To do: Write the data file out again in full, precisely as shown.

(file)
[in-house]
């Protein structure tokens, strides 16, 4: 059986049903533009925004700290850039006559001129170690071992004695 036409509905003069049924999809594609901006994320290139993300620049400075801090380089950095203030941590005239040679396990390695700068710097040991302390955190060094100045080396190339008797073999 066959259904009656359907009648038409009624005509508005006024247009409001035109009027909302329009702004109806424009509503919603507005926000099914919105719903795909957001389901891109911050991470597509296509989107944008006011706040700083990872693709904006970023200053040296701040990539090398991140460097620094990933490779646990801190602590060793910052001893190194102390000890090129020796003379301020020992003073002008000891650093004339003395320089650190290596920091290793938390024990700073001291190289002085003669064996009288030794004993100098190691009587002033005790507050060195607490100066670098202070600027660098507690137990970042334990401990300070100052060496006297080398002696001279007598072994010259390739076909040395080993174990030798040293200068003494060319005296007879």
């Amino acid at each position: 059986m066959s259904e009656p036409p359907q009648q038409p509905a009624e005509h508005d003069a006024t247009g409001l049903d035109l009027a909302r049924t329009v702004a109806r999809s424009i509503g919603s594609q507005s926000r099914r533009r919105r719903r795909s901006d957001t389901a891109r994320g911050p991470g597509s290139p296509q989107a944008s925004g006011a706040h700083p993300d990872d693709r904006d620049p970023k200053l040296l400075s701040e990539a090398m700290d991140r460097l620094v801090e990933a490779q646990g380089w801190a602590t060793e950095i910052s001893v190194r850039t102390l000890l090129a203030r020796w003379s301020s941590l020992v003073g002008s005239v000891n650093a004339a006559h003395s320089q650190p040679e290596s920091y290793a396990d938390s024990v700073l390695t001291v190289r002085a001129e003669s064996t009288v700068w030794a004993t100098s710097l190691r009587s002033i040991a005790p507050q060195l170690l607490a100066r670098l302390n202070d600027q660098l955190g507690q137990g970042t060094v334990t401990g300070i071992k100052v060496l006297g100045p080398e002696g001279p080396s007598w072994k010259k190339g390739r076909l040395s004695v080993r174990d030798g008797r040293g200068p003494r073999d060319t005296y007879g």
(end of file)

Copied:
[in-house]
């Protein structure tokens, strides 16, 4: 059986049903533009925004700290850039006559001129170690071992004695 036409509905003069049924999809594609901006994320290139993300620049400075801090380089950095203030941590005239040679396990390695700068710097040991302390955190060094100045080396190339008797073999 066959259904009656359907009648038409009624005509508005006024247009409001035109009027909302329009702004109806424009509503919603507005926000099914919105719903795909957001389901891109911050991470597509296509989107944008006011706040700083990872693709904006970023200053040296701040990539090398991140460097620094990933490779646990801190602590060793910052001893190194102390000890090129020796003379301020020992003073002008000891650093004339003395320089650190290596920091290793938390024990700073001291190289002085003669064996009288030794004993100098190691009587002033005790507050060195607490100066670098202070600027660098507690137990970042334990401990300070100052060496006297080398002696001279007598072994010259390739076909040395080993174990030798040293200068003494060319005296007879």
């Amino acid at each position: 059986m066959s259904e009656p036409p359907q009648q038409p509905a009624e005509h508005d003069a006024t247009g409001l049903d035109l009027a909302r049924t329009v702004a109806r999809s424009i509503g919603s594609q507005s926000r099914r533009r919105r719903r795909s901006d957001t389901a891109r994320g911050p991470g597509s290139p296509q989107a944008s925004g006011a706040h700083p993300d990872d693709r904006d620049p970023k200053l040296l400075s701040e990539a090398m700290d991140r460097l620094v801090e990933a490779q646990g380089w801190a602590t060793e950095i910052s001893v190194r850039t102390l000890l090129a203030r020796w003379s301020s941590l020992v003073g002008s005239v000891n650093a004339a006559h003395s320089q650190p040679e290596s920091y290793a396990d938390s024990v700073l390695t001291v190289r002085a001129e003669s064996t009288v700068w030794a004993t100098s710097l190691r009587s002033i040991a005790p507050q060195l170690l607490a100066r670098l302390n202070d600027q660098l955190g507690q137990g970042t060094v334990t401990g300070i071992k100052v060496l006297g100045p080398e002696g001279p080396s007598w072994k010259k190339g390739r076909l040395s004695v080993r174990d030798g008797r040293g200068p003494r073999d060319t005296y007879g």